Summary Results from:

Evaluation of MODIS LAI, fAPAR and the relation between fAPAR and NDVI in a semi-arid environment using in situ measurements
As they relate to the validation of MOD15

Authors: Rasmus Fensholt, Inge Sandholt, Michael Schultz Rasmussen

Source: Remote Sensing of Environment 91 (2004) 490-507

Link to: Access Publication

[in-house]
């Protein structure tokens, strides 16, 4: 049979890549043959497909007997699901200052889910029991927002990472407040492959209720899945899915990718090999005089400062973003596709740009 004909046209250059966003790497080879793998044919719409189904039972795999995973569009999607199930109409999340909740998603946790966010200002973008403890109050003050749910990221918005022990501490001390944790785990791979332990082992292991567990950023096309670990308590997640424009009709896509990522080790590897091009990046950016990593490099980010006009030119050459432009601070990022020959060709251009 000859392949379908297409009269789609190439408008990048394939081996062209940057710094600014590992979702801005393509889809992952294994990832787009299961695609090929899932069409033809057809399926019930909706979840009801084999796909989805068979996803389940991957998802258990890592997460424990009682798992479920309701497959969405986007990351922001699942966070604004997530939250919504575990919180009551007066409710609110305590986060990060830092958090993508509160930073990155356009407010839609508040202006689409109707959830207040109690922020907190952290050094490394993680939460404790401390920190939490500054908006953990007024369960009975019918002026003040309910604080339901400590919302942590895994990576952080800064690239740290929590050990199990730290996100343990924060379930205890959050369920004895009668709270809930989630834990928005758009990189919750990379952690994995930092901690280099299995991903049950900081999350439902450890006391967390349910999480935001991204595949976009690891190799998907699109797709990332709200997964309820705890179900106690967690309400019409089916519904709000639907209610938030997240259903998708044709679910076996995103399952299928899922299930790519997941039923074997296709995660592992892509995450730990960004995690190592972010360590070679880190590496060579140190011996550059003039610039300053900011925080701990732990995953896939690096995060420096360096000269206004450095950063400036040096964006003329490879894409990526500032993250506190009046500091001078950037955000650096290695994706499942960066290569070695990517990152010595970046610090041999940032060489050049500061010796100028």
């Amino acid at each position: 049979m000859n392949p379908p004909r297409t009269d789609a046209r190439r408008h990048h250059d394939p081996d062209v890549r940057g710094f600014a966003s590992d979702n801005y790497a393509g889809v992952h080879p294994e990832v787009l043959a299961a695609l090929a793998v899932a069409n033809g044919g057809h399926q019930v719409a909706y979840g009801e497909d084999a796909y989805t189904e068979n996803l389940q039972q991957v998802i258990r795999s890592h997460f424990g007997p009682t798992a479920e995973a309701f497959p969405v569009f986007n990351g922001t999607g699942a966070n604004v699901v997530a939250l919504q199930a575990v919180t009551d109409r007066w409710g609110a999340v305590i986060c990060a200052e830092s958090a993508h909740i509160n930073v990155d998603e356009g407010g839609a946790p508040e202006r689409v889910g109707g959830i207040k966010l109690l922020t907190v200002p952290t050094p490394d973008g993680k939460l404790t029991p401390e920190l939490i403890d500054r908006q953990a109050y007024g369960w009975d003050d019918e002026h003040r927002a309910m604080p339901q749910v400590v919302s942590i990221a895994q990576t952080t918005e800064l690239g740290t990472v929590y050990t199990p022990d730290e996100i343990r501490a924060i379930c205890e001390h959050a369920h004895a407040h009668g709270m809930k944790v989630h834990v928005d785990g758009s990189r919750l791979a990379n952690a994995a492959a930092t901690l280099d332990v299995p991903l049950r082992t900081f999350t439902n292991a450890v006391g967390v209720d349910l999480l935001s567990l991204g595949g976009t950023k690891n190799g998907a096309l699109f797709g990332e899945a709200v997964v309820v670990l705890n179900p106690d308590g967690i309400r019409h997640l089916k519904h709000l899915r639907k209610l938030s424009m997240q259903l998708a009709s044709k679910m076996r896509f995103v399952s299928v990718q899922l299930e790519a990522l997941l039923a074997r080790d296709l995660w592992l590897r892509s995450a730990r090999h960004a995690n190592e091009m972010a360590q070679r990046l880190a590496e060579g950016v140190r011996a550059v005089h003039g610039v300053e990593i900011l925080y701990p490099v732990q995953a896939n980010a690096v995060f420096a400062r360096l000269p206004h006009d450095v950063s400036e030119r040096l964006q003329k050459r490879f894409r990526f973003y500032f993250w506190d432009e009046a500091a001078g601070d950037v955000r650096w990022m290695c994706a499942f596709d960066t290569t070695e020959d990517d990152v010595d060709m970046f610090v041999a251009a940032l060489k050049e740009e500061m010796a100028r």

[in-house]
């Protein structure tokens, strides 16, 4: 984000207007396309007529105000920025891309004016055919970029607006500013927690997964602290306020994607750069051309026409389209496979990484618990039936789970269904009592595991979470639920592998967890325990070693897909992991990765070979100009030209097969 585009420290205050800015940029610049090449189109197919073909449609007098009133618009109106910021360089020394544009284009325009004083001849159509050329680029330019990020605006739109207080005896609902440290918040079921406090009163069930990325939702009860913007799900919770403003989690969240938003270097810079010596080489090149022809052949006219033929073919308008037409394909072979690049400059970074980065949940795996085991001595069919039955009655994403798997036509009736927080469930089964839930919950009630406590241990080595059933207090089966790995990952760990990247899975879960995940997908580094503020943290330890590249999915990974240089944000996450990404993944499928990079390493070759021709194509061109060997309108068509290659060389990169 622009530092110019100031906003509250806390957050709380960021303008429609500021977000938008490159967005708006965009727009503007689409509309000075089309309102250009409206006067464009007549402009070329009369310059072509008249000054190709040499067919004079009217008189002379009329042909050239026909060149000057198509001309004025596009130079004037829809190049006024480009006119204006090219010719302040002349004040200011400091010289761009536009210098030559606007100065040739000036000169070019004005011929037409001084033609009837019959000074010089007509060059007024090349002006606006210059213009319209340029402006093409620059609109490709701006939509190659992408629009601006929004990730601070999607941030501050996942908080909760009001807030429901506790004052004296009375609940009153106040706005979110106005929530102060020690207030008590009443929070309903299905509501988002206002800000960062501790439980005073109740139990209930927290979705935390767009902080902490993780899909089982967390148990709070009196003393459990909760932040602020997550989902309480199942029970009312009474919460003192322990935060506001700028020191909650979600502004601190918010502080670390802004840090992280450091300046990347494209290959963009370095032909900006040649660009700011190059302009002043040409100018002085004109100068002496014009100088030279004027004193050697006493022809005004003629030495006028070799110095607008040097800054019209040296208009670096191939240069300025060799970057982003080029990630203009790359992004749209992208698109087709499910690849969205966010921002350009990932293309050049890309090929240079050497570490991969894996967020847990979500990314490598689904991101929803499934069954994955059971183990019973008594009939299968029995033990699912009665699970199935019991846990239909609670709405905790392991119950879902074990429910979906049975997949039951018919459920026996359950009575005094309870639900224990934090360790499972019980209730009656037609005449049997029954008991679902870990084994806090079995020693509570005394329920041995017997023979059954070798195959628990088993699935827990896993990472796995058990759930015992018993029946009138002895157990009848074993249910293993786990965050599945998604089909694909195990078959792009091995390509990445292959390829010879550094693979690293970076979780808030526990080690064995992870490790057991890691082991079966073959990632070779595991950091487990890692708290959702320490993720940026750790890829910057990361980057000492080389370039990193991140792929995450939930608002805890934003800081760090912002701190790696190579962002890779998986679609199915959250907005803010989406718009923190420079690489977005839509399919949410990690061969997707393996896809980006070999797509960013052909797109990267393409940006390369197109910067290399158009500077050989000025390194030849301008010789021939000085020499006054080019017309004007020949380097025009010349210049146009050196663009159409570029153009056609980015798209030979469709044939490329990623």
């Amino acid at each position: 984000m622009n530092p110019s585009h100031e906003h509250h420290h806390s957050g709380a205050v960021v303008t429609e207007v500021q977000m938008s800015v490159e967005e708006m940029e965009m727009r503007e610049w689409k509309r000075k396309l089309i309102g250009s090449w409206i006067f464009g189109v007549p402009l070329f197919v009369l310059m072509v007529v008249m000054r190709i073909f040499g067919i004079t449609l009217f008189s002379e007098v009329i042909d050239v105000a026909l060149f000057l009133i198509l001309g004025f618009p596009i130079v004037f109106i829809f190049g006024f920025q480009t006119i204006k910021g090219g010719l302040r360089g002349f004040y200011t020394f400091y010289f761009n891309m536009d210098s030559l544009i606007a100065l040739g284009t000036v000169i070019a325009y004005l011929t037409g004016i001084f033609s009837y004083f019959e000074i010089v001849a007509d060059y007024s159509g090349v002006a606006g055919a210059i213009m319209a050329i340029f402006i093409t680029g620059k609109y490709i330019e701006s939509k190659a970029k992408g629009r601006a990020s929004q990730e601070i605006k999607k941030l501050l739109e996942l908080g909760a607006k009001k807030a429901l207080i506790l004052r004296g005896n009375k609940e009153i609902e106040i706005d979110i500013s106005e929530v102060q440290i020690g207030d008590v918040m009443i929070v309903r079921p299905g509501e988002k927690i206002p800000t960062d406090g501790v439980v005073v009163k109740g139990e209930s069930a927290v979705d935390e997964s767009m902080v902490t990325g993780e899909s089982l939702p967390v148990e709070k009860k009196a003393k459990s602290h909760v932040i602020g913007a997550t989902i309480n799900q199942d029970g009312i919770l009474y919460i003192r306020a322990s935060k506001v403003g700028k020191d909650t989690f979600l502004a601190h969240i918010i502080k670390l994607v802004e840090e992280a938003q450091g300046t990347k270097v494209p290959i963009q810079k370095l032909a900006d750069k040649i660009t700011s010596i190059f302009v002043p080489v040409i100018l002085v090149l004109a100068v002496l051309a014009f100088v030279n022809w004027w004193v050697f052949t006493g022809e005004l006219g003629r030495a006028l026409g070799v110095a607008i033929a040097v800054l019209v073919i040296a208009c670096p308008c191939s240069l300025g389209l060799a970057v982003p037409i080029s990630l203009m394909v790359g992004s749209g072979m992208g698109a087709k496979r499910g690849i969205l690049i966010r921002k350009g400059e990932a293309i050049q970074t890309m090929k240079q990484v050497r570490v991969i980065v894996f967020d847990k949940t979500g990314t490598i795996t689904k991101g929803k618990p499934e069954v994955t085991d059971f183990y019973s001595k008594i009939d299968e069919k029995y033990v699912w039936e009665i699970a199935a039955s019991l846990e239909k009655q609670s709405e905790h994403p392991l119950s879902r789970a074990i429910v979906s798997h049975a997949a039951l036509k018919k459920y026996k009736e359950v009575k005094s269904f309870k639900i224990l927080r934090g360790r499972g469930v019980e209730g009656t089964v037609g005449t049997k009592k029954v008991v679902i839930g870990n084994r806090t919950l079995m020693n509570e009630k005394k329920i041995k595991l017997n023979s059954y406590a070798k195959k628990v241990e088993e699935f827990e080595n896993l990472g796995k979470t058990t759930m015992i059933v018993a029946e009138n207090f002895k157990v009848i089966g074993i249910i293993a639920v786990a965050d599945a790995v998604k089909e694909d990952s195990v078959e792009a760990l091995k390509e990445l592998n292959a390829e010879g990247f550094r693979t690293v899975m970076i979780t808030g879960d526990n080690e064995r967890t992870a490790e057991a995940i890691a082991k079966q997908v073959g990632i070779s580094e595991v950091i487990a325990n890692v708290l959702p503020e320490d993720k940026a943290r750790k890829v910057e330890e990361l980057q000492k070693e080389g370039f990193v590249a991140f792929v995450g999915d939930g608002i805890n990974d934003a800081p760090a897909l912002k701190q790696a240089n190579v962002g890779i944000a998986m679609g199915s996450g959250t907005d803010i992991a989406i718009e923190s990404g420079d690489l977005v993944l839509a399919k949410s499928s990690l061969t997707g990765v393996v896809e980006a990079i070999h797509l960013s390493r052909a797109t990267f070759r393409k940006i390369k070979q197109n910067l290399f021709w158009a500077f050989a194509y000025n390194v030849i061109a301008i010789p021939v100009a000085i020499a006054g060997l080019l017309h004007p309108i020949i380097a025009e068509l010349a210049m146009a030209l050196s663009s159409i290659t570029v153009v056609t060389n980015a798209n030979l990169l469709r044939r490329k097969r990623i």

On global and regional scales, earth observation (EO)-based estimates of leaf area index (LAI) provide valuable input to climate and hydrologic modelling, while fraction of absorbed photosynthetically active radiation (fAPAR) is a key variable in the assessment of vegetation productivity and yield estimates. Validation of moderate resolution imaging spectroradiometer (MODIS) LAI and fAPAR products is an important prerequisite to using these variables for global modelling or for local water resource modelling and net primary production (NPP) assessment, as in semi-arid West Africa and Senegal. In situ measurements of LAI and fAPAR from three sites in semi-arid Senegal were carried out in 2001 and 2002 for comparison with remotely sensed MODIS data. The seasonal dynamics of both in situ LAI and fAPAR were captured well by MODIS LAI and fAPAR. MODIS LAI is overestimated by approximately 2-15% and the overall level of fAPAR is overestimated by 8-20%. Both MODIS LAI and fAPAR are characterised by a moderate offset, which is slightly higher than can be explained by model and input data uncertainty. In situ fAPAR and normalised differential vegetation index (NDVI) for three different vegetation types showed a strong linear relationship, suggesting that covariance between fAPAR and NDVI is insensitive to variations in leaf angle distribution (LAD) and vegetative heterogeneity. A strong linear relation also exists between MODIS fAPAR and NDVI but with different regression coefficients than the in situ relation because of MODISŐ tendency to overestimate fAPAR. The fAPAR/NDVI relations found here, however, do not apply on a global scale but are only valid for similar sun-sensor view geometry and soil colour.